• Assur-etil-ilani, Sin-sar-iskun (Saracos) (626-607). Beset by Scythians, Medes and Babylonians, the brutal Empire fell.     Nineveh was capital of the Assyrian Empire, which had destroyed Israel… Founded by Nimrod, shortly after the Flood (Genesis 10:11-12), it had, from the beginning, been a rival of Babylon: Babylon in the south part of the Euphrates valley, Nineveh in the north part of the Euphrates valley; the two cities about 300 miles apart (see map page 49).  Nineveh rose to world power about 900 B.C Soon thereafter it began to "cut off" Israel.  About 785 B.C God had sent Jonah to Nineveh in an effort to turn it aside from its path of brutal conquest.  Within the following 60 years (by 721 B.C), the Assyrian armies had completed the destruction of the Northern Kingdom of Israel.  For still another 100 years Nineveh continued to grow more and more powerful and arrogant.     The term Nineveh refers to the whole complex of associated villages served by one great irrigation system, and protected by the one network of fortifications based on the river defenses.  The city proper is also called Nineveh.  It is the great palace area in the heart of the greater system.     At the height of Nineveh's power, on the eve of its sudden over-throw, Nahum appeared with this prophecy, called by some, "Nineveh's Death-Song," a "Cry of Humanity for Justice."     Its destruction was so complete that even its site was forgotten.  When Xenophon and his 10,000 passed by 200 years later he thought the mounds were the ruins of some Parthian city.  When Alexander the Great fought the famous battle of Arbela (331 B. C.), near the site of Nineveh, he did not know there had ever been a city there.     Koyunjik is the name of the principal mound.  East of the Tigris, just across from the modern city Mosul.  It covers about 100 acres, and is on an average about 90 feet high.  It contains the palaces of Sennacherib and Assurbanipal. Sennacherib was the king who raided Judah.  His palace was the grandest of them all.  It was uncovered by Layard (1849-50).  About the size of three large city blocks.Halley’s Bible Handbook, Henry H. Halley, pp. 369-370)
  •      Library of Assur-banipal.  Perhaps the most epochal archaeological discovery ever made. Uncovered by Layard, Rassam, and Rawlinson (1852-54), in the palace of Sennacherib.  Originally contained 100,000 volumes. About a third of it has been recovered and is in the British Museum. Assurbanipal was something of an archaeologist; had his scribes search and copy the libraries of ancient Babylon, of an age 2000 years before his day.  Thus to him we are indebted for preserving knowledge of primitive Babylonian literature.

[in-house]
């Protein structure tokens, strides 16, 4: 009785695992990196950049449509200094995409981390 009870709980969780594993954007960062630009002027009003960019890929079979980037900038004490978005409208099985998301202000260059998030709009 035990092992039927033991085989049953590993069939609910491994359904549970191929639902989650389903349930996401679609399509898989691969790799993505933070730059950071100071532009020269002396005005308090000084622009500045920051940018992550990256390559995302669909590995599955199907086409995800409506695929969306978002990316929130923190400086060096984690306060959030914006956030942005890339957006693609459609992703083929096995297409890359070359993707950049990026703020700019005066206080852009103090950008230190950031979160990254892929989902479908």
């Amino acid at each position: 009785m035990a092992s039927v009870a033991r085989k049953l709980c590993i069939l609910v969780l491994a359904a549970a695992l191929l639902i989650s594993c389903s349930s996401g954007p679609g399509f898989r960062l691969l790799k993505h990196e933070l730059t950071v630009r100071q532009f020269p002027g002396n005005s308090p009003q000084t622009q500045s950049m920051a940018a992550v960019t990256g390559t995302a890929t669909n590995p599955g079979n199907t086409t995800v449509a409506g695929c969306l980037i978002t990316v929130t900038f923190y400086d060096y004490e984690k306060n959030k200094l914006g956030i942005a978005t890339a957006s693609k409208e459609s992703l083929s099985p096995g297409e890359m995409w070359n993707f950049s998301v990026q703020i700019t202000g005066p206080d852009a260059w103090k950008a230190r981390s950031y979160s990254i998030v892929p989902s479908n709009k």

•      Discovery of the Ruins of Nineveh.  So completely had all traces of the glory of the Assyrian Empire disappeared that many scholars had come to think that the references to it in the Bible and other ancient histories were mythical; that in reality such a city and such an empire never existed.  In 1820 an Englishman, Claude James Rich, spent 4 months sketching the mounds across the Tigris from Mosul, which he suspected were the ruins of Nineveh.  In 1845 Layard definitely identified the site; and he and his successors uncovered the ruins of the magnificent palaces of the Assyrian kings, whose names have now become household words, and hundreds of thou-sands of inscriptions in which we read the history of Assyria as the Assyrians themselves wrote it, and which to a remarkable degree confirm the Bible.
  •      The Fall of Nineveh, 607 B.C (or 612?).  Within about 20 years after Nahum's prediction an army of Babylonians and Medes closed in on Nineveh.   After 2 years of siege a sudden rise of the river washed away part of the walls. Nahum had predicted that the "river gates would be opened" for the destroying army (2:6).  Through the breach thus made the attacking Babylonians and Medes swept in to their work of destruction.  Prancing horses, cracking whips, rattling wheels, bounding, raging chariots, flashing swords, great heaps of dead bodies (2:3-4; 3:1-7).  It all came to pass exactly as Nahum had pictured it; and the bloody vile city passed into oblivion.
  •      Greater Nineveh was about 30 miles long and about 10, miles wide (see page 365). It was protected by 5 walls and 3 moats (canals) built by the forced labor of unnumbered thousands of foreign captives, Jonah's mention of 120,000 babes (Jonah 4:11), suggests it might have had a population of near a million.  The inner city of Nineveh proper, about 3 miles long, and 1½  miles wide, built at the junction of the Tigris and Khoser rivers, was protected by walls 100 feet high, and broad enough at the top to hold 4 chariots driven abreast, 8 miles in circuit.
  •      At the time of Nahum's prophecy, Nineveh was queen city of the earth, mighty and brutal beyond imagination, head of a warrior state built on the loot of nations.  Limitless wealth from the ends of the earth poured into its coffers.  Nahum likens it to a den of ravaging lions, feeding on the blood of nations (2:11-13).
  • Nineveh
  • Halley’s Bible Handbook, Henry H. Halley, pp. 208-210)

 

Doctrinal Theme(s):

 

  1. The Revelation of God’s Character